I volunteer my time with a local charity. As part of my service, I spend a couple hours every week helping another woman sort and log the donations that come in through our public donation room.

Lets start out by stating this: we use gallons of hand sanitizer in the donation room. You would be shocked by what people donate (the really gross stuff comes in anonymously, of course!). We consistently get used underwear, flip flops with dirty footprints embedded in them, bathing suits with the elastic frayed, and whole bags that smell like a moldy basement. This is on top of the typical stains, tears, bad zippers, and suspiciously-like-body-fluid spots. We withhold our opinions, as “ugly as sin” is a judgement call. Every bag is gone through (unless we retch from stench when we open the bag), and checked by both of us. It saddens us to have to dumpster at least one garbage bag of donations each week.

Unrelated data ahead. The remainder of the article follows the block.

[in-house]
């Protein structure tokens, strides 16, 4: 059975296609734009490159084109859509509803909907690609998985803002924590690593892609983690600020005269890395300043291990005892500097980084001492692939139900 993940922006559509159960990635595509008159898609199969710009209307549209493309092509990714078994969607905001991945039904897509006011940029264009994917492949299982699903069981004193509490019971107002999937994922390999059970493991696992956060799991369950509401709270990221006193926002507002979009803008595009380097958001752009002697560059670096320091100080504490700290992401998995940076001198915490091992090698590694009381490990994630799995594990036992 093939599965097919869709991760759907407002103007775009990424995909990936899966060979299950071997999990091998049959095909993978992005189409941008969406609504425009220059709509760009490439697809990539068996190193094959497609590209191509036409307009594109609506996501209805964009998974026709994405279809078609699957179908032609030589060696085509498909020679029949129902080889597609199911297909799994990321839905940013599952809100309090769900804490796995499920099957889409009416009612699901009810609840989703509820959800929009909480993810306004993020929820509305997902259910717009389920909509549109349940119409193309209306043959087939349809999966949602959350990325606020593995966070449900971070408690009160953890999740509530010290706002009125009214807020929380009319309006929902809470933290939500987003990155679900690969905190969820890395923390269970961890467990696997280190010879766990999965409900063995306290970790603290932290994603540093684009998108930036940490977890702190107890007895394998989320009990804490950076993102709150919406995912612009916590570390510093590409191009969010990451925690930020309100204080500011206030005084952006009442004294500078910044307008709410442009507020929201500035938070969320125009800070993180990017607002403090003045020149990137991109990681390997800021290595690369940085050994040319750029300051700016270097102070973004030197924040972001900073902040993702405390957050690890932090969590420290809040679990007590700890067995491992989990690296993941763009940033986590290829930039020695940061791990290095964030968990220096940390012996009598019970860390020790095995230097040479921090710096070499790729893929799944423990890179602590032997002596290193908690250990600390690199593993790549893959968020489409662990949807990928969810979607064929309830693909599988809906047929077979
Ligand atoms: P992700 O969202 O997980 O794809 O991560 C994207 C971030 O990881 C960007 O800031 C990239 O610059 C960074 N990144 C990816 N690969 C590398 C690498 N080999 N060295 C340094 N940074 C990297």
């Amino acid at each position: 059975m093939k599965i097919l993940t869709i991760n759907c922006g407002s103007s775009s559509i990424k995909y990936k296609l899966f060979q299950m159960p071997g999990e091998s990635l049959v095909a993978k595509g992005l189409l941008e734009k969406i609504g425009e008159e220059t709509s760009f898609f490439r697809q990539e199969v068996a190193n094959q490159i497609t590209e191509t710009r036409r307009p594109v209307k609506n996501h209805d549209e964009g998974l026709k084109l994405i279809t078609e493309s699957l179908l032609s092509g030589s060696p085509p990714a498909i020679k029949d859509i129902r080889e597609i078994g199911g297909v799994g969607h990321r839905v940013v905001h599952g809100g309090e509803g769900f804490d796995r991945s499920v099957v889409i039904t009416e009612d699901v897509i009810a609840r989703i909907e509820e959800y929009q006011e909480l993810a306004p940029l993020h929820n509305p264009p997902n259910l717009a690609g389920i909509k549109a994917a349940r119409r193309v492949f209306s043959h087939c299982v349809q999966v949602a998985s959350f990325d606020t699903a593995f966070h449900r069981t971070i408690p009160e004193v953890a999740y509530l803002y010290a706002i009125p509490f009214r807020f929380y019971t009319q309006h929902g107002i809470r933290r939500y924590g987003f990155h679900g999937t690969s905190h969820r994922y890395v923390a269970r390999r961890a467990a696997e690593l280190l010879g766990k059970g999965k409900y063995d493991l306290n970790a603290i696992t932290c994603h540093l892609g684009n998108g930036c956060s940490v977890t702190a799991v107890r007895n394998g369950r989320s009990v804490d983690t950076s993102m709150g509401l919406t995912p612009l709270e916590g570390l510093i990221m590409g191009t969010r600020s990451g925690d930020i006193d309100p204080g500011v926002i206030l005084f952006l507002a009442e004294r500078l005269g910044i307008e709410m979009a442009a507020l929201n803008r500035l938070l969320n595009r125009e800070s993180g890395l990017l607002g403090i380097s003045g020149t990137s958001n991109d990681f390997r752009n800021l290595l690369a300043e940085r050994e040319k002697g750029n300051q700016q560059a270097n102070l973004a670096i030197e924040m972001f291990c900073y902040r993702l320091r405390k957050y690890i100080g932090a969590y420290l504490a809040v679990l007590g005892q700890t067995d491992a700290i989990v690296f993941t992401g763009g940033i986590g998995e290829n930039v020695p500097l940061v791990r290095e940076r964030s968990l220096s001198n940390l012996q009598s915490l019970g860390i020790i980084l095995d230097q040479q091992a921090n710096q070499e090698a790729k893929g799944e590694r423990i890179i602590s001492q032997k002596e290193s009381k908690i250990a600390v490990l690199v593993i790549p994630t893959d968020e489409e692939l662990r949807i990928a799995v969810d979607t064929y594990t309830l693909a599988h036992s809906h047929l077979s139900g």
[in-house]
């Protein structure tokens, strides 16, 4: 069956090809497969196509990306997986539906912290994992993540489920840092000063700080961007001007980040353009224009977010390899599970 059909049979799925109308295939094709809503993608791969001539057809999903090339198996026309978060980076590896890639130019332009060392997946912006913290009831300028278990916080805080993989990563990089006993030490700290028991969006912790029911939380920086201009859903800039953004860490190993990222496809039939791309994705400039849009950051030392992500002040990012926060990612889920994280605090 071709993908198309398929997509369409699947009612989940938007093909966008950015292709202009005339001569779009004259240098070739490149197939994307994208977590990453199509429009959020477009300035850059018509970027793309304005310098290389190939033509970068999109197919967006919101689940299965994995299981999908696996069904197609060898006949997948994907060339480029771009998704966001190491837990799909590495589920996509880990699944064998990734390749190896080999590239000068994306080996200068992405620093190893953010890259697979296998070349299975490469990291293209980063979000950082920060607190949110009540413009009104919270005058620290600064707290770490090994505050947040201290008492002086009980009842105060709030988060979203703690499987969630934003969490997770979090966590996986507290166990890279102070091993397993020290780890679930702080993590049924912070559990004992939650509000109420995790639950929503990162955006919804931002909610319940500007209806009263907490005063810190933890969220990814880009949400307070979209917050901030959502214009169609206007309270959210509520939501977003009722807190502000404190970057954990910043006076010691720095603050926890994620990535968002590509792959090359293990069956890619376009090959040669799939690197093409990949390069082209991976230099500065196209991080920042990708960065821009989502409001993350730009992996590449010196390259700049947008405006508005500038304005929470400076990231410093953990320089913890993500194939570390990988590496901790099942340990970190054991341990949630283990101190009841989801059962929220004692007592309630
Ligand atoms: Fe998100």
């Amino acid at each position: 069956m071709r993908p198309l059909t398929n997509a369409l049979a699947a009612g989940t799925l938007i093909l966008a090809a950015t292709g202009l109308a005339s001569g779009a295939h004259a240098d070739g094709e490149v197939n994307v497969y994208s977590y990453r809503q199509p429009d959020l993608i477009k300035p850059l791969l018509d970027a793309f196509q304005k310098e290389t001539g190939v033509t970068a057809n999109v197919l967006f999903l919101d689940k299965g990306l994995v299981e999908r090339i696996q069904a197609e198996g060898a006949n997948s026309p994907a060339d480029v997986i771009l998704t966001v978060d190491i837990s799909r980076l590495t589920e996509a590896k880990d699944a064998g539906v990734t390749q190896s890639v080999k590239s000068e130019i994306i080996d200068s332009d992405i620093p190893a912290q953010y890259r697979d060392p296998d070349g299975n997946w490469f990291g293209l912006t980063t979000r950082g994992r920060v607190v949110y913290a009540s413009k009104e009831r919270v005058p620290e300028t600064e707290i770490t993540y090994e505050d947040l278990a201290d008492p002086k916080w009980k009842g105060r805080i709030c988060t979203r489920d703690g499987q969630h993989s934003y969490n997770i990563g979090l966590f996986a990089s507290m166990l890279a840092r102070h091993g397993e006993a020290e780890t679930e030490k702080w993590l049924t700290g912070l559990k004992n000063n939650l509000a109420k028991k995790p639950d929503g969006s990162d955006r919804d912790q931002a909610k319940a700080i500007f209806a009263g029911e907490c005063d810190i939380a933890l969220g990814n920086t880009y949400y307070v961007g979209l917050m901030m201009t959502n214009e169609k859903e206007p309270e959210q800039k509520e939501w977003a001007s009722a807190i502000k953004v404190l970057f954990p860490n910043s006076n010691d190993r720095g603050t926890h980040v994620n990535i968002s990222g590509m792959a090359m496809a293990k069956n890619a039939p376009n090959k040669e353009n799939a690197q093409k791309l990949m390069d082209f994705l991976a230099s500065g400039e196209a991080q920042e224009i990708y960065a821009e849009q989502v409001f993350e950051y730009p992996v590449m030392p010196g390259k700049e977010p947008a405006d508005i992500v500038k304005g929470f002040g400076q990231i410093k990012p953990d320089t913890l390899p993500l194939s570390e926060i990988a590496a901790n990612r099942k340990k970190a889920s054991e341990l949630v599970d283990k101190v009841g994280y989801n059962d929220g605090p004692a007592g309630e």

So here’s the concept: just because people are in need does not mean they want to wear things that you wouldn’t be caught dead in at Wal-Mart. These people have dignity, too. Their kids just want to look like the other kids, not like a kid in hand-me-downs. It’s hard to take handouts, and harder to have to take crappy handouts. Think carefully when you donate. Here are some tips:

  • Charities don’t have the funds to pay a tailor for fixing hems and zippers. Fix these yourself or toss them.
  • Bathing suits, underwear, socks: just don’t do it.
  • It’s ok if the clothes are packed into a garbage bag, wrinkles aren’t a problem.
  •  We love it if you wash the clothes, but if they’re not perfectly dry when you put them in the bag, they smell like mildew by the time we take them out.
  • If it looks like you’ve washed it four hundred times (frayed and stretched collars and cuffs, pills, faded), make them into rags.
  • Jeans are hard to figure out – so many of them are purposely distressed. But people doing this kind of work can tell when it’s a real hole, or a manufactured hole. Don’t think you’re fooling us and don’t think “the kids all wear them that way”.
  • If there is enough fur on there to knit a sweater, wash it or donate it to the pet who has claimed it.

It’s important enough to say again: everyone wants to feel good about what they’re wearing, no matter how they came by it. So think of them as you’re cleaning out the closet. And speaking for all of us who have to dig through garbage bags full of a stranger’s cast-offs, we thank you. We appreciate every donation we get.